Foles works on reducing sacks, unloading the ball

In Nick Foles' first preseason with the Eagles, injuries to the team's top two quarterbacks opened significant playing time and allowed him to earn the backup spot. In Foles' second preseason, he could not beat Michael Vick for the starting job and opened the season second on the depth chart.

Foles does not need to compete for a job in his third preseason, which begins Friday in Chicago against the Bears. That allows him to focus on areas of his game that he sought to improve. One major improvement will be unloading the ball quicker.

"This year, I really want to not take as many sacks, get rid of the ball faster, dump it down to the back earlier," Foles said Monday. "That's something I'll continue to work on the next few weeks."

Foles was sacked 27 times in 10 starts last season. If that total was extrapolated over 16 starts, Foles would have been sacked more than all but four NFL quarterbacks. Foles held onto the ball an average of 3.11 seconds before throwing, running, or getting sacked, which was the second longest among NFL starters.

The quarterback who held onto the ball longest was Seattle's Russell Wilson. So passing more quickly is not necessarily an indicator of success, but Foles is aware that it's an area where he can improve.

"There's times I could have gotten the ball out. I held it a little long," Foles said. "There's sometimes when there's no one open, and you've just got to eat it because if you throw it out there, a bad play can happen, and a guy can pick it, take it the other way. So sacks do happen."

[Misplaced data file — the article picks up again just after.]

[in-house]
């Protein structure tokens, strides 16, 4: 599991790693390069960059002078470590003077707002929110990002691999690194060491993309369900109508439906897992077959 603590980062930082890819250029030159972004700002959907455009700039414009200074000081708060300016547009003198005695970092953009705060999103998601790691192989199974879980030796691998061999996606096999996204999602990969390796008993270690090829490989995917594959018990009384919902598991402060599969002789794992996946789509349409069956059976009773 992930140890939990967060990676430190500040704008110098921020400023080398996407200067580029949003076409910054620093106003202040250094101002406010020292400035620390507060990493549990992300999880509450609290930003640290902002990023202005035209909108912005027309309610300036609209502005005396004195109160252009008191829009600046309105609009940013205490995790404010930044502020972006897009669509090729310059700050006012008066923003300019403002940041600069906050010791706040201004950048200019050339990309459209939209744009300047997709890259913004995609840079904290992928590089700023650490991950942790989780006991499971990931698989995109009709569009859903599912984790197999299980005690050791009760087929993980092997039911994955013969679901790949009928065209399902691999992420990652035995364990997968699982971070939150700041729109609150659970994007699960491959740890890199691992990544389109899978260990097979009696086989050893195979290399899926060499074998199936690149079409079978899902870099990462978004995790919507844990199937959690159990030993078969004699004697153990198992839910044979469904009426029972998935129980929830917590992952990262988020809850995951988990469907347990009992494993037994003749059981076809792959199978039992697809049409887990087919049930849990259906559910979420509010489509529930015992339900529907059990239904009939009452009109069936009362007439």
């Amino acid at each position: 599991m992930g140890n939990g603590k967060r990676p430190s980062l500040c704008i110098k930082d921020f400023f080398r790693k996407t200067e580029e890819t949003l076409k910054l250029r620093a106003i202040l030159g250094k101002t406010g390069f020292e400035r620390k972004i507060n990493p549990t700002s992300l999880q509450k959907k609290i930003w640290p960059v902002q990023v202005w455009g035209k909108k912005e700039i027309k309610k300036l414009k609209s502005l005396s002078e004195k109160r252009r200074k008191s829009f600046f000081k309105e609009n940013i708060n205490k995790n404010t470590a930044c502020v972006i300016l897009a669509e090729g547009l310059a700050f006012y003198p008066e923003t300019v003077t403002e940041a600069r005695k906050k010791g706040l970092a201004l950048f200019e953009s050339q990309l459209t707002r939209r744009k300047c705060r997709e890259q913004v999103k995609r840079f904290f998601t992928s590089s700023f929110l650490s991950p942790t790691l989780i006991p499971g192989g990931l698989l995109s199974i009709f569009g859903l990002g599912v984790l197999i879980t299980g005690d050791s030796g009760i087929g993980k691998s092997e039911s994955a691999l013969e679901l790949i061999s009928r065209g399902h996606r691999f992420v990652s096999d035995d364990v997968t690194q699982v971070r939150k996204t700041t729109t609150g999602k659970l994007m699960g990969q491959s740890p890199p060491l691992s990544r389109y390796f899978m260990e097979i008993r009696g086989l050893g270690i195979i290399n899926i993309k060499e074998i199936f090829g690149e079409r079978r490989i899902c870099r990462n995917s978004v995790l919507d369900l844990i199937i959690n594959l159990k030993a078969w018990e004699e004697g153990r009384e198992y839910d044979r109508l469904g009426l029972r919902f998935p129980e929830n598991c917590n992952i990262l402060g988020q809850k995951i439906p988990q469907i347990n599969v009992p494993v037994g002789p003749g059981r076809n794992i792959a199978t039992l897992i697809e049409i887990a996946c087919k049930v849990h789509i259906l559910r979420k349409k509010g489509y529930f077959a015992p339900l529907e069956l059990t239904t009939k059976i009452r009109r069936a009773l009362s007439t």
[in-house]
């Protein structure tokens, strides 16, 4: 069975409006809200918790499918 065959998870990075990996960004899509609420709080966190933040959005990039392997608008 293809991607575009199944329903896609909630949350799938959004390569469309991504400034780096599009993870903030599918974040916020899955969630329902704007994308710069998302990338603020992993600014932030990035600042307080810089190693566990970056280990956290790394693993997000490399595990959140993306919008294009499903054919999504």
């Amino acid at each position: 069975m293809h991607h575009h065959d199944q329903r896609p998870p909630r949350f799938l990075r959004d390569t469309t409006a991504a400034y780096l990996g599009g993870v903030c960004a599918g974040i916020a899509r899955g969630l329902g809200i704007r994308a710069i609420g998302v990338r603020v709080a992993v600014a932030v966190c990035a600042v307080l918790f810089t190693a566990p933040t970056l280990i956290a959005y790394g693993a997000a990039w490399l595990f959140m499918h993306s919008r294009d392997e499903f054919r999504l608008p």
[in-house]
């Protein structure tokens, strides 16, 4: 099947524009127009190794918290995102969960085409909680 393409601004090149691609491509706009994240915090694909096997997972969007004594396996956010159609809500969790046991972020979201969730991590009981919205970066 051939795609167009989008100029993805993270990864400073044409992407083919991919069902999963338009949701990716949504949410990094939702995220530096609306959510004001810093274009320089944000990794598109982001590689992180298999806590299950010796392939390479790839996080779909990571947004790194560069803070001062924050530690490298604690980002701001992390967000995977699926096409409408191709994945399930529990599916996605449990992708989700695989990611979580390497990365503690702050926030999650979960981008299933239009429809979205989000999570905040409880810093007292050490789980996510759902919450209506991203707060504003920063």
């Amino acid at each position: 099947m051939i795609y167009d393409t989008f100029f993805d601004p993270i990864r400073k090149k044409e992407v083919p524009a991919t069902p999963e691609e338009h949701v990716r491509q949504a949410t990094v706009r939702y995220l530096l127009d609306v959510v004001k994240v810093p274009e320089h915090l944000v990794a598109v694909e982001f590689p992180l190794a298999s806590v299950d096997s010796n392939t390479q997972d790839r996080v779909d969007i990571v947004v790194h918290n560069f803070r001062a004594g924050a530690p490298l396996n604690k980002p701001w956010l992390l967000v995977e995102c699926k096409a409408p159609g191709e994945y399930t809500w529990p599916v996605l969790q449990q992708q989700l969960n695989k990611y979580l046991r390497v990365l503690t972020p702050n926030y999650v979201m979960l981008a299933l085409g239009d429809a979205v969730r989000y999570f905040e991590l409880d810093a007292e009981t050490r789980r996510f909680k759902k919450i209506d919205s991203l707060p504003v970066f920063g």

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During one sequence in Monday's practice, Foles took sacks on back-to-back plays - or what would have been sacks if it were a live game. He played with an undermanned receiver corps, which affected players getting open. But Foles also did not throw the ball away.

It's a delicate balance for the Eagles quarterback. He had only two interceptions last season, in part because he was smart with the football. The answer is not always throwing the ball away. In fact, Foles threw an ill-advised interception while trying to throw out of the back of the end zone in last year's second preseason game. It was the biggest blemish on his preseason.

Foles has the freedom to treat the preseason almost like an ace pitcher in spring training, when he can hone specific skills. Foles does not view the games this way - he said that's what practice is for - but he can treat the exhibition games as an opportunity for refinement instead of competing with someone. And when Foles discussed what he could accomplish this preseason, reducing his number of sacks and the amount of time he holds onto the ball were at the top of his list.

"A lot of the great quarterbacks do a great job of taking the short routes early - when they're there - and then attacking them deep later," Foles said.

Foles would like to be a great quarterback himself and get the chance to be paid like one. It remained a relevant topic on Monday, when Cincinnati Bengals quarterback Andy Dalton agreed to a six-year deal that could pay him $115 million. Dalton joined Colin Kaepernick as the second quarterback this offseason to receive a $100 million extension after his initial contract. Foles is eligible after this season.

"I've never worried about that," Foles said. "You just take care of business today, take care of business each and every day, and the rest will take care of itself, and you'll be taken care of."

The next order of business for Foles is Friday's game. Entrenched as a starter, he knows what he must work on.

Right now, though, he looks forward to "just getting back on the field in a game atmosphere, in a stadium, going full speed, getting hit, because we haven't been hit for a while."